· There is a new ‘comments list’ view which lists comments made on the paper in a column on the right hand side of the screen. This should make it easier to navigate through the essay comment by comment – although the ‘show on paper’ link works haphazardly in all the browsers and platforms I tried.

· The comments look cleaner and less obtrusive as they sit in the paper as the icons are in blue and sit transparently behind the text. It’s still possible to highlight text and attach comments to it.

· It’s now considerably easier to add comments directly into my set of QuickMarks than previously. This will make a huge difference to academic staff coming to use it for the first time who often find that the process of setting up personal QuickMarks makes eMarking feel more rather than less time consuming. The time efficiencies don’t really kick in until your personal QuickMarks are built so making this process as quick and easy as possible is a big breakthrough.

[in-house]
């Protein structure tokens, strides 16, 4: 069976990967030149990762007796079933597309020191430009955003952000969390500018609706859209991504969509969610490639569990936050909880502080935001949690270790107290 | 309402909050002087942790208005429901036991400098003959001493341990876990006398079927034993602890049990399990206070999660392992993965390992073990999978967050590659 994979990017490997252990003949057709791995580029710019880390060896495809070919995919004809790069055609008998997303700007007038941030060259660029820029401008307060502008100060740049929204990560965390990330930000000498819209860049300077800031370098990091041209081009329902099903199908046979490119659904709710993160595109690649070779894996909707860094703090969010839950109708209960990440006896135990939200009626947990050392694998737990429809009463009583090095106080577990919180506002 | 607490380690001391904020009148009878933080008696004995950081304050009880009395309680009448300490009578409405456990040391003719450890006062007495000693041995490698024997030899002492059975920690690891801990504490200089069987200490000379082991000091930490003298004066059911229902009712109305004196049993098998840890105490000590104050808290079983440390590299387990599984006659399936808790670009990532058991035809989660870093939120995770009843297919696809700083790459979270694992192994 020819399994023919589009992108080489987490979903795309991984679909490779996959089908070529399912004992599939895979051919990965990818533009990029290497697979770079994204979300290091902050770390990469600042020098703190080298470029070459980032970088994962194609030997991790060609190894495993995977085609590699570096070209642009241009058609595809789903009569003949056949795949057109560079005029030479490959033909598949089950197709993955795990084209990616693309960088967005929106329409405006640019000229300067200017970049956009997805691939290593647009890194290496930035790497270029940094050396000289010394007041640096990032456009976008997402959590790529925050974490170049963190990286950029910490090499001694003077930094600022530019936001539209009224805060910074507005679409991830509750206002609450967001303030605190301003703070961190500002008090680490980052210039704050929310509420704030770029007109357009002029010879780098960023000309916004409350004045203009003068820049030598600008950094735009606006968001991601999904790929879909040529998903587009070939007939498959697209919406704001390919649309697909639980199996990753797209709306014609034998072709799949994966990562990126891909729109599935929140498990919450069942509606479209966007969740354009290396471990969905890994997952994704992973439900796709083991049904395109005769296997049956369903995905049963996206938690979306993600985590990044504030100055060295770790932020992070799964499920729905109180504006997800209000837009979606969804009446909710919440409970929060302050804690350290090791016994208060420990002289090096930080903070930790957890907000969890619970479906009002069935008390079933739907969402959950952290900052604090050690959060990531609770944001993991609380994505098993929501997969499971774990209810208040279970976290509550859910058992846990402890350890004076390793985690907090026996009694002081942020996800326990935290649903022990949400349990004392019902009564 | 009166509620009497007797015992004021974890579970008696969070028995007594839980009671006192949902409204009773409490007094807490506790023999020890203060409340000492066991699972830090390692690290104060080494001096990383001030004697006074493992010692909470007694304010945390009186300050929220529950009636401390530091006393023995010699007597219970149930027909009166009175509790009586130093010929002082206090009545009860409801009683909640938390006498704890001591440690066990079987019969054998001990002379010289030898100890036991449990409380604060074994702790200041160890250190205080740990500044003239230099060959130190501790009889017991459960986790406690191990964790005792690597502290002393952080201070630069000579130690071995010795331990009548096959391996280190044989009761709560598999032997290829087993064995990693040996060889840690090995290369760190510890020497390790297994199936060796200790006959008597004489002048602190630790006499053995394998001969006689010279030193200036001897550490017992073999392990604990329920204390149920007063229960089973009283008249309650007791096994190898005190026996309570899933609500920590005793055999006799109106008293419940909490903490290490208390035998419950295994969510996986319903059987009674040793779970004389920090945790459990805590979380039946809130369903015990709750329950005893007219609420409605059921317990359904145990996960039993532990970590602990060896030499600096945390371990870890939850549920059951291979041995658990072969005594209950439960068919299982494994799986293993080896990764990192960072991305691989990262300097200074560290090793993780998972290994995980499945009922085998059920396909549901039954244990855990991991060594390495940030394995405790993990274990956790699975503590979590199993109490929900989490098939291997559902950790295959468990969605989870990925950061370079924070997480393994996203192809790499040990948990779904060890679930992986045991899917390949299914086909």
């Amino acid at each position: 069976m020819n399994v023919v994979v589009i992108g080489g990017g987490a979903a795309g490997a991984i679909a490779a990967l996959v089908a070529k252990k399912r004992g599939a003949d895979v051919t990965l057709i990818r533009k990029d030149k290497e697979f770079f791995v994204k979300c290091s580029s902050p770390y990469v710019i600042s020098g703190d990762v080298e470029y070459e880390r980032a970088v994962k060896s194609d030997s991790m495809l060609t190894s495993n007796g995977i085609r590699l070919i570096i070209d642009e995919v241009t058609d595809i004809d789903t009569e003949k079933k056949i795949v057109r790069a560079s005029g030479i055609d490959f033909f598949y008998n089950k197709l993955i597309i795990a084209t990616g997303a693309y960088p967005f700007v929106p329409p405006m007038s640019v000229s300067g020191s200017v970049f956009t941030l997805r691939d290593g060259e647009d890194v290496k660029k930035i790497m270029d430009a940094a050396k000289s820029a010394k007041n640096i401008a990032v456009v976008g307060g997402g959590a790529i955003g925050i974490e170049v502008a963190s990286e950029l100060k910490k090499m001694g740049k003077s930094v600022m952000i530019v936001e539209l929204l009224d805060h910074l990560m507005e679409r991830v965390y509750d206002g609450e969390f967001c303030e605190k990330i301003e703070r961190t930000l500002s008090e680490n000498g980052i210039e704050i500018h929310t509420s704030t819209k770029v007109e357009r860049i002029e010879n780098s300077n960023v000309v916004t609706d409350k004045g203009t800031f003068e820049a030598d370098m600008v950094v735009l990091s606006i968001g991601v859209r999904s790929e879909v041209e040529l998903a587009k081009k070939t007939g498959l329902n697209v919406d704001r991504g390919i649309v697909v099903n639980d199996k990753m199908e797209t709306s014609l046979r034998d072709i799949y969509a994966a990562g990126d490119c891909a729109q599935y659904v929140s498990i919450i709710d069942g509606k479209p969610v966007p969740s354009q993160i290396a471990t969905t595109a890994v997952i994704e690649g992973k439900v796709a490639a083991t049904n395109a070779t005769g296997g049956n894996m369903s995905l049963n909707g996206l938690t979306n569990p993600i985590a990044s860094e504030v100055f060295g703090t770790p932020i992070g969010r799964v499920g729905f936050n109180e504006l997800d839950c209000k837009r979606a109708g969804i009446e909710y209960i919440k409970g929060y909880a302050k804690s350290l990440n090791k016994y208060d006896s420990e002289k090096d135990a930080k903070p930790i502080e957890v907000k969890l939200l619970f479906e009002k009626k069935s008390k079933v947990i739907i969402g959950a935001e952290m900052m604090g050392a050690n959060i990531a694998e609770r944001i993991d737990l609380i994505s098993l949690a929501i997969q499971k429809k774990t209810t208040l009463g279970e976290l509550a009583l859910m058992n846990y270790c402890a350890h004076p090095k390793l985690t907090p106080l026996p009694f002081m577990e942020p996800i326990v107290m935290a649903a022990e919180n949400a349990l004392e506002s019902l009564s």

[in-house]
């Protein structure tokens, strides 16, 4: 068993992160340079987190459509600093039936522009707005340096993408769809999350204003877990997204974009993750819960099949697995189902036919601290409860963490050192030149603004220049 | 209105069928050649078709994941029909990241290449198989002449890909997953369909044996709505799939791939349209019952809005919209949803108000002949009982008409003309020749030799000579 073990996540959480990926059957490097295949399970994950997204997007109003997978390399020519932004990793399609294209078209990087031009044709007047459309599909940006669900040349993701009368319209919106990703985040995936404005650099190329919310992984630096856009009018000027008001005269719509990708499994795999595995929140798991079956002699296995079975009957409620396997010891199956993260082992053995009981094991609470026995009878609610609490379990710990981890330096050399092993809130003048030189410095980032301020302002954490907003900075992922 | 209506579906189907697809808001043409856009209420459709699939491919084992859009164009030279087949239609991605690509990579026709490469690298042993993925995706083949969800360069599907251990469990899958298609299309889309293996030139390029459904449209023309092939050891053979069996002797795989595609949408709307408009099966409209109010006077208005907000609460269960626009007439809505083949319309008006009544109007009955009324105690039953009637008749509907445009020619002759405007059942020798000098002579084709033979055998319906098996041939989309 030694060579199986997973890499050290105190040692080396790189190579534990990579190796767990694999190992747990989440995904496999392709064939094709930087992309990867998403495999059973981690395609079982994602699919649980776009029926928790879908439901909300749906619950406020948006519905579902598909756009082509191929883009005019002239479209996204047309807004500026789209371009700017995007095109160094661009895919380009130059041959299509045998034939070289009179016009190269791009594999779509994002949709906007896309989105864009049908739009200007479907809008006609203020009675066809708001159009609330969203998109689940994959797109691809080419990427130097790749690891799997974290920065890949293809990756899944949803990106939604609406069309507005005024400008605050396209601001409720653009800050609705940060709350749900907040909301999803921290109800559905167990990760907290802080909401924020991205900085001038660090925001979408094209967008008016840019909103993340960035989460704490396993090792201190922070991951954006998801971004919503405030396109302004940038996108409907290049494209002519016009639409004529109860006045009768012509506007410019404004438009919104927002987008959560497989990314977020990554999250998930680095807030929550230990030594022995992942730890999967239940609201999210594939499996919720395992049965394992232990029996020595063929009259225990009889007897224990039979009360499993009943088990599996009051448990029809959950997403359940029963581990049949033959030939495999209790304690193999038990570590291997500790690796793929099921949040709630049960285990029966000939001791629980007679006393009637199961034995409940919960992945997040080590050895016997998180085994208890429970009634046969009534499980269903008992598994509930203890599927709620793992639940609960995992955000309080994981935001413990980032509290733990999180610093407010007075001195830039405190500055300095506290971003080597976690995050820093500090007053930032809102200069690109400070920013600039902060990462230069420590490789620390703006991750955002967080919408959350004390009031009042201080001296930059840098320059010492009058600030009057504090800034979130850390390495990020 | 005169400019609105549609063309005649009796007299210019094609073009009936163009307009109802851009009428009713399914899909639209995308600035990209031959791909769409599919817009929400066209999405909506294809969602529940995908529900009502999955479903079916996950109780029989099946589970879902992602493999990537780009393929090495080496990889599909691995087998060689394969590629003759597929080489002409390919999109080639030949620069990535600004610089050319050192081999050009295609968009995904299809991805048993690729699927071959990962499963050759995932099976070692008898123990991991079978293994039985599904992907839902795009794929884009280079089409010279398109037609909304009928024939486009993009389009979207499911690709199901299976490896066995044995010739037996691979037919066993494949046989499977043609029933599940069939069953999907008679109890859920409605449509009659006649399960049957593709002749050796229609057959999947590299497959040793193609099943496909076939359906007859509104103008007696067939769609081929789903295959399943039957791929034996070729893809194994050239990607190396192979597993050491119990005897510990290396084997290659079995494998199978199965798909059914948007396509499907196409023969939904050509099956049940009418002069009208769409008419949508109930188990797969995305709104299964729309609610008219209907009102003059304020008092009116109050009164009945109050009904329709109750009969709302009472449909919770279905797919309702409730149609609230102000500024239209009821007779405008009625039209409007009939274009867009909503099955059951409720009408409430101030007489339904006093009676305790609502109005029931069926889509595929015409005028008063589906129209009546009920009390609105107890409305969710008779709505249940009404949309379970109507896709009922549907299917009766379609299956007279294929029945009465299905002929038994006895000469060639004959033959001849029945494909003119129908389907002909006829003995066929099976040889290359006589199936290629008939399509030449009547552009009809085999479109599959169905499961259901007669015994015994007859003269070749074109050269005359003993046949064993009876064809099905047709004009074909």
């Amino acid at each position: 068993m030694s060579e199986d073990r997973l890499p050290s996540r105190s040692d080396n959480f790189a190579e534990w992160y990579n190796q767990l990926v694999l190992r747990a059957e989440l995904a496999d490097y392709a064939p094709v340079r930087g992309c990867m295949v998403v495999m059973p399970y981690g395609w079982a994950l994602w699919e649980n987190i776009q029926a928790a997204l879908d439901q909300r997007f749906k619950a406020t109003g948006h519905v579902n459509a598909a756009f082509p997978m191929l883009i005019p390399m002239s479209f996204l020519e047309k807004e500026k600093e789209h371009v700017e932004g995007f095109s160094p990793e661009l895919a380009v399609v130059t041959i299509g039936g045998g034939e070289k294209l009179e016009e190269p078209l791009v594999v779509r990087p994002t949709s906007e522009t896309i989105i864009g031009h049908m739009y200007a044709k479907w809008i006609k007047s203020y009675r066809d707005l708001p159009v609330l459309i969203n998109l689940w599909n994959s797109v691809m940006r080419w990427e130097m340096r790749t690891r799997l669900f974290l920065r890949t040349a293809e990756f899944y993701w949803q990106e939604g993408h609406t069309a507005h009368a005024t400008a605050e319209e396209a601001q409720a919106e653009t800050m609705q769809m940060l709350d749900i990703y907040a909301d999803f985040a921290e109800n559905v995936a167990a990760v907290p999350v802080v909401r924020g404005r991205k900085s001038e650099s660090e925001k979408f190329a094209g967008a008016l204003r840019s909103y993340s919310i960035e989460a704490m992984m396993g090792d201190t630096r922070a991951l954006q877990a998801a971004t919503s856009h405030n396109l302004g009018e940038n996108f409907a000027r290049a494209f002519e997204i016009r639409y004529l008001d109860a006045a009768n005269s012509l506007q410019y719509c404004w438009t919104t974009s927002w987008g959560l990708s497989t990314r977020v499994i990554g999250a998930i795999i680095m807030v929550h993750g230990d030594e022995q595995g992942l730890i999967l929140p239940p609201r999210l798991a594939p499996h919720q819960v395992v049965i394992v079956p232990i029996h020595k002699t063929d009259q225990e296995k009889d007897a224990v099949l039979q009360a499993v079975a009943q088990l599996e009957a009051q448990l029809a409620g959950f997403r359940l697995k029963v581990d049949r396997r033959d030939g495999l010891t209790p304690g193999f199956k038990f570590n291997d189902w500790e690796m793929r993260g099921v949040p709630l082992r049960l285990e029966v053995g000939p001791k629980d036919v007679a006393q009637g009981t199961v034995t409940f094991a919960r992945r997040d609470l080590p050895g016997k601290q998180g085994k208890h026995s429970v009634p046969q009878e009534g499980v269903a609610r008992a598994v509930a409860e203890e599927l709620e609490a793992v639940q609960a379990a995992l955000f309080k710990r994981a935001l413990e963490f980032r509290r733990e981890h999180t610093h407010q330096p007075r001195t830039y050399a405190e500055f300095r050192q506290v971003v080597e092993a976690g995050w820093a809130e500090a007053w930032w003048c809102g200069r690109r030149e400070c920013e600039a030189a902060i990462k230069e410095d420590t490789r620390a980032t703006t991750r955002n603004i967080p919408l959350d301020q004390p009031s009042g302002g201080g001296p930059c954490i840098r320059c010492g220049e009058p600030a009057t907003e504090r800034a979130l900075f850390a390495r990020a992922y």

Things I’ve not explored in depth yet:

· I’ve not yet used the rubrics, but I’ve heard on the grapevine that this has improved considerably. I’ll blog separately on that when I’ve had a chance to check it out.

· Also – I’ve not even started looking at PeerMark. Even though I’ve used it a few times now (in the old version) I was never confident I fully understood how it worked. I hope that the new version is more obvious and user-friendly. Again – I’ll blog about it when I get a change to explore it.

· On the Originality Report side of things, I’ve not done a huge amount with it yet, but my first impressions are that it now feels like the three different ways of viewing the reports have merged into one which most people should find easier to manage. It’s certainly a cleaner interface and it’s much easier to drill down into the matches than it was previously.

Things that have disappeared:

· The inbox still defaults to a hierarchy of originality reports – with the highest percentage at the top – but it’s no longer as clear that it can be ordered by author, title and date columns as there is nothing to distinguish the titles of these columns from those which can’t be ordered (grademark, file and paper ID).